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Tax Season Tips

Updated: Jun 10, 2019

Let's face it, tax season is the worst! All the stress of having a deadline, coupled with the fear of audits, and the ever-present question: "Am I doing this right?" Well, fear not, fellow tax-payers! Here are some tips that'll help you get through this tax season!


Taxes can be tough, but don't let that stop you from taking control of your future. With a little guidance, anyone can do their own taxes.


Why Should I Pay?

When it comes to paying the government, you may not be jumping at the bit to say goodbye to your well-earned dollar. Some people have a problem paying the government a larger portion of their income for what may seem very little in return. Your friends may even tell you that you don't have to pay, or that you can always pay later and there is no punishment from missing a year or two of filing. But they'd be wrong, and here are a few reasons why:


Travel Delays: If you plan on traveling outside of the country, those plans might be ruined when you find out that passports can be denied to those who have outstanding payments due to the IRS.


Home Buying: Lenders may request your tax transcripts and if you are unable to provide them that is usually a red flag. You may be denied a loan if you don't pay your taxes.


Audit: The IRS may send an agent to investigate you and your lifestyle directly. If you are audited, you may be into more trouble than simply owing the government some money. You definitely don't want to be audited.


“Death, taxes, and childbirth! There's never any convenient time for any of them!" - Margaret Mitchell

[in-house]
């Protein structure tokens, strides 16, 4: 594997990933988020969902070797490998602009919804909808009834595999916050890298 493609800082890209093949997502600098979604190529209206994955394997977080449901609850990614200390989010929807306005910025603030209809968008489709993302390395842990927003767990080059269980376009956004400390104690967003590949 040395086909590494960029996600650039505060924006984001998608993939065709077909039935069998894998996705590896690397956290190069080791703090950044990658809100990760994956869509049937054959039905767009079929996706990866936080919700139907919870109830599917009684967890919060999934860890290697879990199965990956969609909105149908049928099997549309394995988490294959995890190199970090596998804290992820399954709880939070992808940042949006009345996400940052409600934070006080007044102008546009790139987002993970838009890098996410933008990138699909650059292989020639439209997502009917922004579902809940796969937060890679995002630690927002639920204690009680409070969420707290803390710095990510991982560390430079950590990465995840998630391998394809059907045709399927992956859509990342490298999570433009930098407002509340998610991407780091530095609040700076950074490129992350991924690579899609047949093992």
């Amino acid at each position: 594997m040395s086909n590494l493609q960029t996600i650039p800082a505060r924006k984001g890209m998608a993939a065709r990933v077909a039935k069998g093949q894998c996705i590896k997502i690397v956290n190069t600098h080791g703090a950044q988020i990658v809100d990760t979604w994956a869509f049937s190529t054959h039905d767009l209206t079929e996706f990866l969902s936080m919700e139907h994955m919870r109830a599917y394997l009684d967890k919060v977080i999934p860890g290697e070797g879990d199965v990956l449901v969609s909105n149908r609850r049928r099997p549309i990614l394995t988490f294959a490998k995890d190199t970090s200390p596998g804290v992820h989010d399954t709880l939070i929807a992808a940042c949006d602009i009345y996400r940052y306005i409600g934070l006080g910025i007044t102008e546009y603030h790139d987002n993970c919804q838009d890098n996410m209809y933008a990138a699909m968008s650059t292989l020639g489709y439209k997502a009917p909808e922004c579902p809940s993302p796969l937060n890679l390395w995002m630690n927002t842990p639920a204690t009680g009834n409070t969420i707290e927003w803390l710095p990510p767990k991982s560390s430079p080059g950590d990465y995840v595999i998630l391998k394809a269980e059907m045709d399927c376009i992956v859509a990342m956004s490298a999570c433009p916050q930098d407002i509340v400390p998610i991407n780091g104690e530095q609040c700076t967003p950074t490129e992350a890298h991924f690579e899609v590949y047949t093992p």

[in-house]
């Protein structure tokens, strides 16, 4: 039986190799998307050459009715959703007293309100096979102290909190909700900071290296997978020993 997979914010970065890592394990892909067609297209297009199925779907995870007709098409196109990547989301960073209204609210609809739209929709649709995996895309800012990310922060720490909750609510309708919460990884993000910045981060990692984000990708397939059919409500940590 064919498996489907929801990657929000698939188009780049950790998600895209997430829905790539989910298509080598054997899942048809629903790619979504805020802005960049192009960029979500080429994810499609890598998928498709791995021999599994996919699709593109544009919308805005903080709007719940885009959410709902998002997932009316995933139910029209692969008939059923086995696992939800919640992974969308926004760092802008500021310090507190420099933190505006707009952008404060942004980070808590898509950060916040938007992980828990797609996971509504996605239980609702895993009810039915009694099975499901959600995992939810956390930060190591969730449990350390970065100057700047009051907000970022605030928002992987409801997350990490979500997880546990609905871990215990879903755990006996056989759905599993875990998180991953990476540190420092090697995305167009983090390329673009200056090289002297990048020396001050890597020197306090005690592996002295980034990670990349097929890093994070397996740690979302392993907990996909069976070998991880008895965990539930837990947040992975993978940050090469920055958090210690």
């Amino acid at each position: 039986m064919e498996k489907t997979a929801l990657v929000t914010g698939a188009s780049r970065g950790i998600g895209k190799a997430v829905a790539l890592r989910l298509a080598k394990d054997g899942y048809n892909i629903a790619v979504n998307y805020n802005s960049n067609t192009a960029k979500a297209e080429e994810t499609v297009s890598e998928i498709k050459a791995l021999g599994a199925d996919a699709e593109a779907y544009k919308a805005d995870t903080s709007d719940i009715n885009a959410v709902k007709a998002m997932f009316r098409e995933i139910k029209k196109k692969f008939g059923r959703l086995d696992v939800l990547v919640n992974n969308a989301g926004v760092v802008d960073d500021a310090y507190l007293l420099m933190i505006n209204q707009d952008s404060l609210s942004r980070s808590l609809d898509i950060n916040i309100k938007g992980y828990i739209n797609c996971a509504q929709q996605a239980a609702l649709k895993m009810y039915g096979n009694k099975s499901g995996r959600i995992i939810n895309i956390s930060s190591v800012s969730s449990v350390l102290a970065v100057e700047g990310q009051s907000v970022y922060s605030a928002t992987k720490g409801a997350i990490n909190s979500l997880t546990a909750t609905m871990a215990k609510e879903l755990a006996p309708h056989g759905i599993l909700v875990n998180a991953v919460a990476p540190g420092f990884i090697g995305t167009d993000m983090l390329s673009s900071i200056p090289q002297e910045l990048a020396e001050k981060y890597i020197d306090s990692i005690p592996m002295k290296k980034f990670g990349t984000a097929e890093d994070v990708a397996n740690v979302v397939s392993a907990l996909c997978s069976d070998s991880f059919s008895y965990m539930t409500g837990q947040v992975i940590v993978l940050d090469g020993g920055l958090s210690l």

Tax Tips :


Here are some guidelines to follow if you want your Aprils to bring you the least amount of stress possible :


1.) Get Organized - Print out a checklist of everything you need, and then separate those documents into folders. This way, when it comes time to file, you're ready. Here are some essentials that you'll want to set aside and have handy:

- Personal / Tax Payer Information for everyone on your return

- Personal Financial Information (income, investments, etc.)

- Business Records (work expense documentation, receipts, etc.)

- Medical Expense Records

- Charitable Donation Information

- Home Owner Documentation (paid property taxes can be deducted)


2.) Keep track of your expenses - The standard deduction (aka most often taken) is $12,000. If your work-related expenses exceed the standard $12,000, you'll want to have kept track of all of these transactions. Keep receipts so that everything is documented. You want to have accurate expense amounts, so ample bookkeeping is highly recommended!


3.) File and Pay Online - If you expect a refund, you'll want to file online. Generally speaking, people who file online have their refunds sent to them three to six weeks quicker than those who file by mail. Not only is it faster, but electronic returns generally have fewer errors when compared to those done on paper. And when you file, everything is updated instantly. Meaning your taxes will be 'filed' into the system long before a paper return is. E-filing is typically provided by most certified tax preparers.


4.) Get Help - You can always hire someone to do your taxes for you. Depending on how complex your case is, hiring a certified tax-preparer may be a wise course of action. These professionals make it their business to know everything about the current tax laws, allowing them to get you the greatest amount of deductions and write-offs as possible.


“The hardest thing in the world to understand is the income tax.” - Albert Einstein

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